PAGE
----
Gingrich, the former House speaker, said he was infuriated by a barrage of attack ads that are blistering him on Florida TV stations ahead of Tuesday's GOP presidential primary. Most are funded by an outside organization backing Romney, but some are from Romney's own campaign. Unable to match Romney's money machine, Gingrich implored Florida Republicans to punish his chief rival for what Gingrich called callously dishonest ads.
"This is the desperate last stand of the old order," Gingrich told an outdoor crowd of more than 1,000 northwest of Orlando. "This is the kind of gall they have to think we're so stupid and we're so timid."
The nature and volume of the attack ads are similar to those that badly damaged Gingrich in Iowa a month ago.
"I think all the weight of his negative advertising and all the weight of his dishonesty has hurt us some," Gingrich said. But "I am not going to allow the moneyed interests that are buying those ads to come in here and to come into other states to misinform people and then to think we are too dumb to fight back."
Romney steered clear of his rival during a subsequent campaign appearance.
Gingrich later told reporters he decided to sharpen his criticisms after Romney's tax returns showed investments held in Cayman Island accounts, the government-backed mortgage company Freddie Mac and other entities.
"Here's a guy who owns Freddie Mac and Fannie Mae stock," Gingrich said. "He owns a Goldman Sachs subsidiary, which is foreclosing on Floridians. And on that front he decides to lie about my career? There's something about the hypocrisy that should make every American angry."
Romney has been hammering Gingrich for consulting work he performed for Freddie Mac and telling Florida voters that Gingrich was paid by a company that contributed to the state's poor housing market.
The acerbic remarks came three days after Gingrich took a much more moderate tone in a televised debate in Tampa, when Romney sharpened his own attacks. Gingrich strongly hinted he will be more aggressive in a CNN debate scheduled for Thursday night in Jacksonville.
Romney, meanwhile, toured a Jacksonville factory that is closing because of the economy before he addressed several hundred people gathered outside. He acknowledged that the live audience at Thursday's debate may be fairly raucous, a dynamic that seems to favor Gingrich and his populist, us-against-the-media and us-against-the-establishment style.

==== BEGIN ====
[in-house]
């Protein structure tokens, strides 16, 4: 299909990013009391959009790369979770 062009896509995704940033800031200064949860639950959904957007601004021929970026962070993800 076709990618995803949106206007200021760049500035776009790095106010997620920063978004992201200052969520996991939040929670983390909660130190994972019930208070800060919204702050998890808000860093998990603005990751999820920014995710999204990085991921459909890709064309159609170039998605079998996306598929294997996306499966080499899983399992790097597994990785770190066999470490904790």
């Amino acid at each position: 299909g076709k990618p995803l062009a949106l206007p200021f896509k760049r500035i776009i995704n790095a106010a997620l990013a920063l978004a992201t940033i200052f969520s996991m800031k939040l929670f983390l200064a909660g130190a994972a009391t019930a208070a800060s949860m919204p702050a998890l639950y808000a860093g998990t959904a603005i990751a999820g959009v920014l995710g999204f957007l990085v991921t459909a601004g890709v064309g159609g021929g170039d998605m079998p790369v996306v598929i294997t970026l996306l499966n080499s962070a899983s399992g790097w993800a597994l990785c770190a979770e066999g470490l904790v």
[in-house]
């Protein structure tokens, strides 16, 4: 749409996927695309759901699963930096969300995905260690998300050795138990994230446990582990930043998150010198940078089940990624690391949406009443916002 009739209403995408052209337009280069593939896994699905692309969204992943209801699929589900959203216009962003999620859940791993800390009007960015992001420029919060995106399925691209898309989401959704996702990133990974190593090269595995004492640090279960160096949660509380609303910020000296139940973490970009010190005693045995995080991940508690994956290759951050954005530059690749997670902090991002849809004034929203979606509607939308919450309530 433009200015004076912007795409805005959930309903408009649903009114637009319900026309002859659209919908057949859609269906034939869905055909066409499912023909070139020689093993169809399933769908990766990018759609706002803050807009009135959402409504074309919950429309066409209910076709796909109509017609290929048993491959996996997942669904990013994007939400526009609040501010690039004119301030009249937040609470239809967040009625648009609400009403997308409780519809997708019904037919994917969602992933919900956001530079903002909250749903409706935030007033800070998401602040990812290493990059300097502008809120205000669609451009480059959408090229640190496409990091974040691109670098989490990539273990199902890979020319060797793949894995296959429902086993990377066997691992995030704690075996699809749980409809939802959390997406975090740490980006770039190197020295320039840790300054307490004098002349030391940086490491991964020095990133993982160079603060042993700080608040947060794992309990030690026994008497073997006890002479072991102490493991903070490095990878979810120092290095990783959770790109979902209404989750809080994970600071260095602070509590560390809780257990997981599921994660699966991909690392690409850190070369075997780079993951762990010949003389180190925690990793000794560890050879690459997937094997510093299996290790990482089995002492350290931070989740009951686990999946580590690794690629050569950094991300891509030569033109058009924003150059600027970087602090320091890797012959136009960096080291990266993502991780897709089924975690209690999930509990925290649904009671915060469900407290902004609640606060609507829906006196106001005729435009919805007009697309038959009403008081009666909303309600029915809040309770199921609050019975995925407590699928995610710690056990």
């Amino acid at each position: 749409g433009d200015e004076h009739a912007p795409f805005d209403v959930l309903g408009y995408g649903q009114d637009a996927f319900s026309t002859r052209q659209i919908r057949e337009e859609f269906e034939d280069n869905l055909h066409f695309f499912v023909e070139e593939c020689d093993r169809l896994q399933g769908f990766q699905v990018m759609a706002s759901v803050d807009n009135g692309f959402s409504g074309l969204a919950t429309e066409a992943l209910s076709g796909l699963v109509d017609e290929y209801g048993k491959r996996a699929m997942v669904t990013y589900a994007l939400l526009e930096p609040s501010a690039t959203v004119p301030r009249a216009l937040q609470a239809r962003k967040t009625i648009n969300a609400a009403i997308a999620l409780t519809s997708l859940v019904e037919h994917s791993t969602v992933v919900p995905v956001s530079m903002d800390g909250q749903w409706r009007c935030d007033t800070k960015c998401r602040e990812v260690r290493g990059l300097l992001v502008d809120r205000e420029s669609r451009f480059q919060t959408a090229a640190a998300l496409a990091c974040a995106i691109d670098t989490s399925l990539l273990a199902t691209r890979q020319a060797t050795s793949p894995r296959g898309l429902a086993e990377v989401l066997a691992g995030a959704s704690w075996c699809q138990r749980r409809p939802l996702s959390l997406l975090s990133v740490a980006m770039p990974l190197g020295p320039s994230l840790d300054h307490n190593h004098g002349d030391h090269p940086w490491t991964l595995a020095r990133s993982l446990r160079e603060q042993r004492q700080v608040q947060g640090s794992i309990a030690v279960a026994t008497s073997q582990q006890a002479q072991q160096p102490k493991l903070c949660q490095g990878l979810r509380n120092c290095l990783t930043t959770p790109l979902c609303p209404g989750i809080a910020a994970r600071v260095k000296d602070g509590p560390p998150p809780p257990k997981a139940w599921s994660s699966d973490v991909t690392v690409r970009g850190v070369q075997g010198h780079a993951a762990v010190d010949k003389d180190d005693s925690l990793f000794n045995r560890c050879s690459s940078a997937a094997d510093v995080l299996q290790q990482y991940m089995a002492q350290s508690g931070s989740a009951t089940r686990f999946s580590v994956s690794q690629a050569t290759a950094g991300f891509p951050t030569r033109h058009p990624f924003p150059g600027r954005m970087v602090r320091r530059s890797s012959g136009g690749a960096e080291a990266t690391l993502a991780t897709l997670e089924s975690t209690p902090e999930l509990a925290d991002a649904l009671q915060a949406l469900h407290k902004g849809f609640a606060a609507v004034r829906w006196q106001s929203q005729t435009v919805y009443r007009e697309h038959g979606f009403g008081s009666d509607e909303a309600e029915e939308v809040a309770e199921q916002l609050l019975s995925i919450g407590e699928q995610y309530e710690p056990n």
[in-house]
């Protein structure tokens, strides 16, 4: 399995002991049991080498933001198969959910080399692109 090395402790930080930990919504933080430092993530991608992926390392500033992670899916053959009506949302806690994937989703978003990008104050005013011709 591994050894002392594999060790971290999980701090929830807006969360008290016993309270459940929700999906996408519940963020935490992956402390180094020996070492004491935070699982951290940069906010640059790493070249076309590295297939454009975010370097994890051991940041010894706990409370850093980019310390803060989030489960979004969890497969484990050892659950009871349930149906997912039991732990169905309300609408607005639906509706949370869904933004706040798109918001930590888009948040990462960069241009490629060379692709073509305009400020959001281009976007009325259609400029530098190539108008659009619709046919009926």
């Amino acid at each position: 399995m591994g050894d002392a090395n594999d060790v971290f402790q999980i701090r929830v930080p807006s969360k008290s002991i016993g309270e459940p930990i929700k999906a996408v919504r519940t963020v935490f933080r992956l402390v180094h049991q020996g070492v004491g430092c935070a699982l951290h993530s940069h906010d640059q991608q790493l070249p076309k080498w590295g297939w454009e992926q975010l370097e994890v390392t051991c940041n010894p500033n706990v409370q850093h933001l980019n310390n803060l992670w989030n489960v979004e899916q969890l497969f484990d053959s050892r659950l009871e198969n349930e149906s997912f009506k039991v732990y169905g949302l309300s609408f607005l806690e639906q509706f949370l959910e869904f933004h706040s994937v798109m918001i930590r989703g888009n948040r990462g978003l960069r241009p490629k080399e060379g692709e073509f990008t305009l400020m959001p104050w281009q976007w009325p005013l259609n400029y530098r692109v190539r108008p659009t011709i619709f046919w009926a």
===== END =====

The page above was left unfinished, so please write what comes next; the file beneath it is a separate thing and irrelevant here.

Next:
"There may be some give and take," Romney said. "That's always fun and entertaining, I know. If you all could get there, we'd love to see you all there cheering."
In his remarks, Romney criticized President Barack Obama and steered clear of Gingrich. He called Obama's administration a "Groundhog Day" presidency in which nothing gets better.
Polls suggest the Florida primary is close, coming 10 days after Gingrich beat Romney by 12 percentage points in South Carolina. Asked if he felt Florida was slipping toward Romney, Gingrich said, "I feel that it's useful for people to look at the totality of his record and ask yourself, 'How can a guy who literally owns stock in a Goldman Sachs investment fund that forecloses on Floridians run the ads he's been running?'"
Goldman Sachs employees and their families contributed $367,200 to Romney's campaign through Sept. 30, his largest source of campaign contributions, according to the Center for Responsive Politics.
Former Pennsylvania Sen. Rick Santorum and Texas Rep. Ron Paul also were participating in Thursday's debate, the final one before the GOP presidential primary in Florida on Tuesday. But both candidates have set their sights elsewhere and have largely stayed away from the Romney-Gingrich drama.
Whoever wins Florida will score something no one has yet claimed in a tumultuous primary season: a second victory. The first three contests have been won by three different candidates. Only Paul has yet to score a win.
The hits for Romney and Gingrich were coming from many directions.
The "super" political action committees backing them have spent more than $10 million combined on ads to date in Florida, far more than their respective campaigns. The Romney-leaning Restore Our Future has spent $8.8 million in ads as of late Tuesday, bringing to $14 million the total spent on ads supporting Romney in the state. That doesn't include money already spent on radio and Internet advertising.
As of late Tuesday, the Gingrich-backing Winning Our Future had booked $1.8 million in television ads in Florida, a check made possible by a new donation from Miriam Adelson. She and her husband, Sheldon, this month gave $5 million apiece to the group, which supports Gingrich but legally must remain independent.
Santorum, meanwhile, seemed to be recognizing that he stood almost no chance of winning Florida. He and his advisers planned no advertising in the state and instead were focused on raising money and calling potential supporters in upcoming states. He all but gave up trying to woo a network of pastors and was scaling back his schedule in Florida.
Chuck Laudner, an influential adviser who helped Santorum score an upset victory in the Iowa caucuses, was returning to the Midwest to start piecing together coalitions in Missouri and Minnesota. Both states have media markets that overlap with Iowa, where Santorum proved to be the big story.
Paul, virtually absent from Florida except for appearances built around the debates, was concentrating instead on caucus states where his loyal backers can carry a louder voice.